Limit involving square roots

Hi there,

I am trying to see why this function goes to zero at the limit of large n (for constant a):

With some factoring out, I've arrived at this:

Where the first (root) term in the bracket should go to 1, and the last to 0, thus the bracket should approach zero in the limit. However, for some reason I don't feel quite comfortable with my method and reasoning. Don't I have to worry about the rate the two terms of the product approach their respective limits? Is there a better way to express the function to make this nuance clear?

Thanks,

Chris

Re: Limit involving square roots

Quote:

Originally Posted by

**entropyslave** Hi there,

I am trying to see why this function goes to zero at the limit of large n (for constant a):

With some factoring out, I've arrived at this:

Where the first (root) term in the bracket should go to 1, and the last to 0, thus the bracket should approach zero in the limit. However, for some reason I don't feel quite comfortable with my method and reasoning. Don't I have to worry about the rate the two terms of the product approach their respective limits? Is there a better way to express the function to make this nuance clear?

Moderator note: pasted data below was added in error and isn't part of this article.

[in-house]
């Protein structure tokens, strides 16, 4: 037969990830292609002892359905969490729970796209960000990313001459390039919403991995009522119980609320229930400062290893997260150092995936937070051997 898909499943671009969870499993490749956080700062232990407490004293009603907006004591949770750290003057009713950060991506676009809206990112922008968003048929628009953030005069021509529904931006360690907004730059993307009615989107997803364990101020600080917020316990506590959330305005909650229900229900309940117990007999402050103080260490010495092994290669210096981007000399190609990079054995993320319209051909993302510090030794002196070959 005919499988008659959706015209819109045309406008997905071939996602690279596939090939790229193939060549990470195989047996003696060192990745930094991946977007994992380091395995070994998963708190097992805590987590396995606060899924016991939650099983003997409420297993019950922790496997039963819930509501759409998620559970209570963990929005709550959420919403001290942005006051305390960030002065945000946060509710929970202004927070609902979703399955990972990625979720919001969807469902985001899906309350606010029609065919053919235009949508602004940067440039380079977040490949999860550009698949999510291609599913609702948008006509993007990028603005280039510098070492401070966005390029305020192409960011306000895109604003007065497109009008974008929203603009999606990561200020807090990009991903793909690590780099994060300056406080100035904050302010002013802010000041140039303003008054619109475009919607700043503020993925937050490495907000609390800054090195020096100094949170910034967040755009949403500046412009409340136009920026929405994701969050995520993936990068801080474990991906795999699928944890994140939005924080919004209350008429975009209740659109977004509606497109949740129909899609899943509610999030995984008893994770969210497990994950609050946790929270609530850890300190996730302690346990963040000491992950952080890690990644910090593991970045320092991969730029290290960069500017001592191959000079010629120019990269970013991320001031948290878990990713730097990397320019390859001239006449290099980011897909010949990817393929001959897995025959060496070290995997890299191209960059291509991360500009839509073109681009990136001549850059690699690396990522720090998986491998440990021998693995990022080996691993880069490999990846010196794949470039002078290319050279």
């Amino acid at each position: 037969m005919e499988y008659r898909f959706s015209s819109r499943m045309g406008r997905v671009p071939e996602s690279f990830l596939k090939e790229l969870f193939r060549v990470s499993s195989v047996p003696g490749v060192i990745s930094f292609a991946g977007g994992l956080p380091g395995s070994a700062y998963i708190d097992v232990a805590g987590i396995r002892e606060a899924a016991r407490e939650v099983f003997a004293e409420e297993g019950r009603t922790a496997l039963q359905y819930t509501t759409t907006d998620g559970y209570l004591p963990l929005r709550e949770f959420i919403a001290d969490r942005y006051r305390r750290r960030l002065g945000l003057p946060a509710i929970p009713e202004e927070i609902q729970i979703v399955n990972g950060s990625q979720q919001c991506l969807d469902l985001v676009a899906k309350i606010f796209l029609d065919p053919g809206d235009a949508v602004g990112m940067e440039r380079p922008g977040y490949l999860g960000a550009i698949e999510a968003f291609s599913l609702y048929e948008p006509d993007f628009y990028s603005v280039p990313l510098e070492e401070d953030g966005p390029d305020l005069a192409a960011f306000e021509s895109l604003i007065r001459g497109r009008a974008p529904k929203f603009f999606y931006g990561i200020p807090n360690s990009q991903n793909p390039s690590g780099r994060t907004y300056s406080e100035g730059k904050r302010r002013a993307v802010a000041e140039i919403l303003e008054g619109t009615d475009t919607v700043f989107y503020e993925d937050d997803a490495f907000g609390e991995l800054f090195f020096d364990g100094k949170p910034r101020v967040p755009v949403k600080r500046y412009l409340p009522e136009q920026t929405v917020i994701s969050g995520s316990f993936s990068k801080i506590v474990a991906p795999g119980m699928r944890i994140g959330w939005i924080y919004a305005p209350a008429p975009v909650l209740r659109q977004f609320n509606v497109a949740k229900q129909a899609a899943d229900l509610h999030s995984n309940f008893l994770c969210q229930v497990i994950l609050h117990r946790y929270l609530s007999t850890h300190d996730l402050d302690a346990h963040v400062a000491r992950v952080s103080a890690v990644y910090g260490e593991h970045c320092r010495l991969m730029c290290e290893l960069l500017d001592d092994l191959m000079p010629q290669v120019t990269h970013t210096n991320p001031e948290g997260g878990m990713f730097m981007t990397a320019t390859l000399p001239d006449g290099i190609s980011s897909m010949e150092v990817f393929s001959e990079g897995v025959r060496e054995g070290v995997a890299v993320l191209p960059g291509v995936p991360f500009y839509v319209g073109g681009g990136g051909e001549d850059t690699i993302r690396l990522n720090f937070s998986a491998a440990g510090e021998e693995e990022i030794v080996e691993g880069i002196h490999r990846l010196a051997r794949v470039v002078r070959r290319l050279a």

You should not feel comfortable! Yes, the bracket approaches 0 but then you are multiplying it by a term that goes to infinity- you have an "indeterminate" of the form .

Instead do what you typically do with problems involving square roots- multiply both numerator and denominator by the "conjugate":

Re: Limit involving square roots

Quote:

Originally Posted by

**HallsofIvy** You should not feel comfortable! Yes, the bracket approaches 0 but then you are multiplying it by a term that goes to infinity- you have an "indeterminate" of the form

.

Instead do what you typically do with problems involving square roots- multiply both numerator and denominator by the "conjugate":

I see, thanks for making this clearer to me!

So there was a typo in my original formula - it should of read (with the 2 as part of the first term):

So now following your method, I get:

And now this already clearly goes to zero, but I think it is even clearer if I apply a similar factorisation as my original post:

Which for large n looks like

Thanks for your help!